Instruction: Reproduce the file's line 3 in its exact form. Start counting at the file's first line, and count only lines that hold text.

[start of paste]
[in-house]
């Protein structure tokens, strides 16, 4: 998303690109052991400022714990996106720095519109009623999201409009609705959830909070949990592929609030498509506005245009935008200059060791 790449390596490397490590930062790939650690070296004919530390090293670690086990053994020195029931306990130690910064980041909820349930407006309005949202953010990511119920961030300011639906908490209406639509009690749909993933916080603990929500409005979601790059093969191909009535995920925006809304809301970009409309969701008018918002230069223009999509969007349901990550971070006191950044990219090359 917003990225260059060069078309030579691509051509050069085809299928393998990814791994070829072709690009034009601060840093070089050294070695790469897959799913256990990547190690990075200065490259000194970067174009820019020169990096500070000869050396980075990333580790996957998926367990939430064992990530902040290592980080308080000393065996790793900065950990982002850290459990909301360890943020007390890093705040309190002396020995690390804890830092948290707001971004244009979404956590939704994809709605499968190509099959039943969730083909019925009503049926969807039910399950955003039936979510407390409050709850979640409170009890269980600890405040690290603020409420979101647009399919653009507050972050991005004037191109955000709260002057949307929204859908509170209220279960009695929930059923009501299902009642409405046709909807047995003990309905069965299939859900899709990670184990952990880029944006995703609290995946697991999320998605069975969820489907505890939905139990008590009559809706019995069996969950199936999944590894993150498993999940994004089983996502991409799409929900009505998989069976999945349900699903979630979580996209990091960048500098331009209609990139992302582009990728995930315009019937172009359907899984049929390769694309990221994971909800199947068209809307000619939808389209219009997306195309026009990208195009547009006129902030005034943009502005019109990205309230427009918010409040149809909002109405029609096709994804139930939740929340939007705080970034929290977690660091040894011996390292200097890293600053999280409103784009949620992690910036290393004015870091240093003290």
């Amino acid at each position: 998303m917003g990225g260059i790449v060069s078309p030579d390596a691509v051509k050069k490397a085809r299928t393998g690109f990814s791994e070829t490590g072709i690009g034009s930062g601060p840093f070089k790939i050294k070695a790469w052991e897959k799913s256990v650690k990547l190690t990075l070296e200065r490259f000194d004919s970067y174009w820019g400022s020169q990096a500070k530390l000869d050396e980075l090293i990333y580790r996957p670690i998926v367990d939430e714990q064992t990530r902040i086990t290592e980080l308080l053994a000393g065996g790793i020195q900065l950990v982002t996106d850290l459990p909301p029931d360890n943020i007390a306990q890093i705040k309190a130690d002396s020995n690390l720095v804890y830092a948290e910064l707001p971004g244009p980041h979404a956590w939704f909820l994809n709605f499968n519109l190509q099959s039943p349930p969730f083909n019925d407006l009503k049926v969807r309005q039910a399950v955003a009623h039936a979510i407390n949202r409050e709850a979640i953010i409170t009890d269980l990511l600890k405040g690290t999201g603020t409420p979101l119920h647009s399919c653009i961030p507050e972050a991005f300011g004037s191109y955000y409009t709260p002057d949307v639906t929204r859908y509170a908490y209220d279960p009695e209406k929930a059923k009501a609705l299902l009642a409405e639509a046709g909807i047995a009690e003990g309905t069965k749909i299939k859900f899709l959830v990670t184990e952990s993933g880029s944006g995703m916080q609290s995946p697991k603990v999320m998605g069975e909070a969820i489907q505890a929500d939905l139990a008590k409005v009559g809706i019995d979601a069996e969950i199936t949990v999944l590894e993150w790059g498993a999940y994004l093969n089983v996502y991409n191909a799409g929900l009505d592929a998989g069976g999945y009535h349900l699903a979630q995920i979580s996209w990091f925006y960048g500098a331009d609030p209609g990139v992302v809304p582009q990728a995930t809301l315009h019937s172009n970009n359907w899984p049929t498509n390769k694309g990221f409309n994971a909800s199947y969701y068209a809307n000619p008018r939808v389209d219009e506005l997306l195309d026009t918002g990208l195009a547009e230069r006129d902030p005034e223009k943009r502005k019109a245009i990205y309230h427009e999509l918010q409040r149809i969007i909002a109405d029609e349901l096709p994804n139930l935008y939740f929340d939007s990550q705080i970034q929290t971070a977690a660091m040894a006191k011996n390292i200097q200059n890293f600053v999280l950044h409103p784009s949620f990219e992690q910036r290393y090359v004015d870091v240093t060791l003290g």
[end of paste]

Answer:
């Amino acid at each position: 998303m917003g990225g260059i790449v060069s078309p030579d390596a691509v051509k050069k490397a085809r299928t393998g690109f990814s791994e070829t490590g072709i690009g034009s930062g601060p840093f070089k790939i050294k070695a790469w052991e897959k799913s256990v650690k990547l190690t990075l070296e200065r490259f000194d004919s970067y174009w820019g400022s020169q990096a500070k530390l000869d050396e980075l090293i990333y580790r996957p670690i998926v367990d939430e714990q064992t990530r902040i086990t290592e980080l308080l053994a000393g065996g790793i020195q900065l950990v982002t996106d850290l459990p909301p029931d360890n943020i007390a306990q890093i705040k309190a130690d002396s020995n690390l720095v804890y830092a948290e910064l707001p971004g244009p980041h979404a956590w939704f909820l994809n709605f499968n519109l190509q099959s039943p349930p969730f083909n019925d407006l009503k049926v969807r309005q039910a399950v955003a009623h039936a979510i407390n949202r409050e709850a979640i953010i409170t009890d269980l990511l600890k405040g690290t999201g603020t409420p979101l119920h647009s399919c653009i961030p507050e972050a991005f300011g004037s191109y955000y409009t709260p002057d949307v639906t929204r859908y509170a908490y209220d279960p009695e209406k929930a059923k009501a609705l299902l009642a409405e639509a046709g909807i047995a009690e003990g309905t069965k749909i299939k859900f899709l959830v990670t184990e952990s993933g880029s944006g995703m916080q609290s995946p697991k603990v999320m998605g069975e909070a969820i489907q505890a929500d939905l139990a008590k409005v009559g809706i019995d979601a069996e969950i199936t949990v999944l590894e993150w790059g498993a999940y994004l093969n089983v996502y991409n191909a799409g929900l009505d592929a998989g069976g999945y009535h349900l699903a979630q995920i979580s996209w990091f925006y960048g500098a331009d609030p209609g990139v992302v809304p582009q990728a995930t809301l315009h019937s172009n970009n359907w899984p049929t498509n390769k694309g990221f409309n994971a909800s199947y969701y068209a809307n000619p008018r939808v389209d219009e506005l997306l195309d026009t918002g990208l195009a547009e230069r006129d902030p005034e223009k943009r502005k019109a245009i990205y309230h427009e999509l918010q409040r149809i969007i909002a109405d029609e349901l096709p994804n139930l935008y939740f929340d939007s990550q705080i970034q929290t971070a977690a660091m040894a006191k011996n390292i200097q200059n890293f600053v999280l950044h409103p784009s949620f990219e992690q910036r290393y090359v004015d870091v240093t060791l003290g």